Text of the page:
8. Install all the wiring. In my case I drilled a hole up from the second floor using a cold-air return. The return grill was mounted close to the ceiling, so I just removed it and used a very long installers bit to drill straight up. I then pushed some RG6 wire up into the attic, put a compression fitting on the end and connected up everything in the attic (so that at least I wouldn't lose that end of the cable in the air duct). I then fed the other end of the wire down the air duct to the basement and had my wife listen to determine exactly where in the basement it was hitting while I tapped the wire up and down (unfinished basement). Drill a small hole in the basement so that I can get access to the return duct and feel around with my finger for the RG6. Found the RG6 after wriggling the wire a few times and pulled it through with some needle-nose pliers. Pulled the cable over to the panel with all of the house wiring.

9. Installed the pre-amp transformer and connected it to the RG6.

10. Ran a short run of RG6 from the preamp to a ground block, and connected the ground block to the house ground using standard 15 AMP copper wire.

11. Ran a piece of RG6 from the ground block to the tuner.

12. Now for the moment of truth, some signal tests:

14-2 WUTV @ 50%
20-1 CBLT @ 89%
24-1 CBLFT @ 91%
27-1 WNYB @ 64%
32-1 WNLO @ 86%
33-1 WGRZ @ 90%
34-1 WNYO @ 23%
38-1 WKBQ @ 90%
39-1 WIVB @ 91%
40-1 CFTO @ 80%
43-1 WNED @ 95%
53-1 CITY @ 75%
66-1 CKXT @ 60%

I still have some aiming to do, but won't get to it for awhile. Last night I lost WUTV in the middle of Prison Break, so I think that most of my aiming efforts will be to get WUTV's signal up. I also lost CITY and SUN (CKXT) last night so some aiming may or may not help that. I mostly want to get Buffalo stations working correctly.

Why in the attic?
My wife wasn't too thrilled about the look of an antenna on the roof, nor do I think my neighbours would be. And I can do the attic install by myself easily, less confident I can do it myself properly outside.

Why no rotor?
This will all be fed into a Media Center PC, which means it could be recording any channel at any time and a rotor would be useless.

What next?
I'm having some issues with CFTO and WIVB on the Media Center. I have lots of Microsoft contacts, so I'm escalating that internally as part of the Vista beta program and hopefully will get some resolution.
The loss of WUTV last night drove me absolutely nuts, so I will need to do some tweaking to get that working more consistently.
I need to get a good distribution amp for downstairs. Ultimately I want to feed two PC tuners and one TV tuner but don't want to lose any more of that fragile signal. I'm probably going to TheSource for that, but if anyone has better suggestions I'm all ears.

Where'd I get it the stuff?
Most of the hardware, cables, and connections were from Home Depot. The grounding block I got at TheSource. The antenna and preamp I got off of eBay and picked them up in New York while on a camping trip there a few weeks ago.

Hope this post helps someone!

Oh, and none of this was original thinking, I picked up all the tips here on the forums so thanks everyone for sharing your experiences and tips as well!
 

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pnear great job with the choice of antenna and equipment and congrats on the install.:cool:

A little tip grounding in the attic is not that important compared to being outdoors, cause there is no wind to blow over the antenna to create a static charge buildup.

Its all safe up there. You can also ground the wire right on to one of the electrical boxes in the attic as that is connected to the central ground of the house.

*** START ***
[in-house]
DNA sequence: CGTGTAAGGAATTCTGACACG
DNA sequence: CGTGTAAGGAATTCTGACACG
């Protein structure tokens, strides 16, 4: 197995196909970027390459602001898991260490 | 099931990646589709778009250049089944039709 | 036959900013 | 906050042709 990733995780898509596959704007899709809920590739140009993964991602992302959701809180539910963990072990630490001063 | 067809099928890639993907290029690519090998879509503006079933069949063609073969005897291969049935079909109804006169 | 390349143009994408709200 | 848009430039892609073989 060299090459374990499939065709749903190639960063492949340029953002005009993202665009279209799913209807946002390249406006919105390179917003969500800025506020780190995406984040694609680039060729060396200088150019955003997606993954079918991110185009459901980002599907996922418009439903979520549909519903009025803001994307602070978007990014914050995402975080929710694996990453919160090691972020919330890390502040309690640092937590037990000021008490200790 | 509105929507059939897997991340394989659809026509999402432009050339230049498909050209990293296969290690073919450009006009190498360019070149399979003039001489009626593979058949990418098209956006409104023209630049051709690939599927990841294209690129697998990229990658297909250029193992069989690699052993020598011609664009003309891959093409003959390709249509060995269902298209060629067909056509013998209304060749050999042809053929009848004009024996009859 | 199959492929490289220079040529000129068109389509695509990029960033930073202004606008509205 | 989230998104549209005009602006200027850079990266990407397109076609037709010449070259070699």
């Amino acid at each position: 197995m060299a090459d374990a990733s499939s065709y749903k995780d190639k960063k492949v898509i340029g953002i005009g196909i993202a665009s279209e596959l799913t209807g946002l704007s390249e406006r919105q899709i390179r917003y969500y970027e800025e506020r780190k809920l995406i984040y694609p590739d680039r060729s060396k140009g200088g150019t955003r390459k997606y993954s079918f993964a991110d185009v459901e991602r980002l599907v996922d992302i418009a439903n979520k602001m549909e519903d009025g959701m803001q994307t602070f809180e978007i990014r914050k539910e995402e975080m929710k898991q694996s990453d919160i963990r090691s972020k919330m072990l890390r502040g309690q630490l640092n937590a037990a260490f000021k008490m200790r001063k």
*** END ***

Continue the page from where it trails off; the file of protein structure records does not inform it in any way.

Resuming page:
There is no need for a distribution amp with the AP4700 it has more than enough gain to use a 3 ways splitter without affecting signal strength. :)

I would mark the pole position before you try moving it so you have a reference point. Then from your location slightly move the antenna west no more than 1/4" for Fox.

You know that if you move the antenna a little more west the weaker signals like City and Sun from the cn tower will drop lower.

Ps: Iam not sure if its a windows software issue but using my Ati card and software it gave me a warm time getting picture and sound on CFTO. Now it works. I also use watch HDTV software.

I also dont get one of the Cbs channels not sure if that was from 4 or 23, but still get one of them. I never really cared about it as I only use the hd pc tuner as a test or something to have.
 

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pnear, Glad to see that you were successful and picked great gear for your first try! My obligatory gripe about attics not needed I guess :D but just a rhetorical question: what is it about antennas that causes so much WAF trouble? Antennas are a thing of beauty! :D
 

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A little tip grounding in the attic is not that important compared to being outdoors, cause there is no wind to blow over the antenna to create a static charge buildup. Its all safe up there. You can also ground the wire right on to one of the electrical boxes in the attic as that is connected to the central ground of the house.
Good to know. I wasn't sure, thought that maybe it would still be able to collect static from electrical storms but figured it wasn't a big deal. I'm guessing that grounding as I've done won't cause any issues though?

You know that if you move the antenna a little more west the weaker signals like City and Sun from the cn tower will drop lower.
It would appear that I just lost CITY and SUN as it is. Odd that they would just drop out like that when they had been working fine for a couple of days.

And thanks for all the other (nonquoted) tips as well!

Pete
 

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pnear, Glad to see that you were successful and picked great gear for your first try! My obligatory gripe about attics not needed I guess :D but just a rhetorical question: what is it about antennas that causes so much WAF trouble? Antennas are a thing of beauty! :D
The results are a thing of beauty, but not sure I can agree with you on the mast and hunk of metal sticking up from the roof. ;)
 

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Minor update: I have CITY and SUN back now.
I was using an old radio shack distribution amp at some point in the line in the basement. When I rescanned channels on the Samsung TV, I noticed that there was a bright green line walking from top to bottom on every analog channel (I had previously just deleted all the analog channels as I don't care about them).
I pulled the old amp from the system, green line is gone, and CITY and SUN are back! Yay!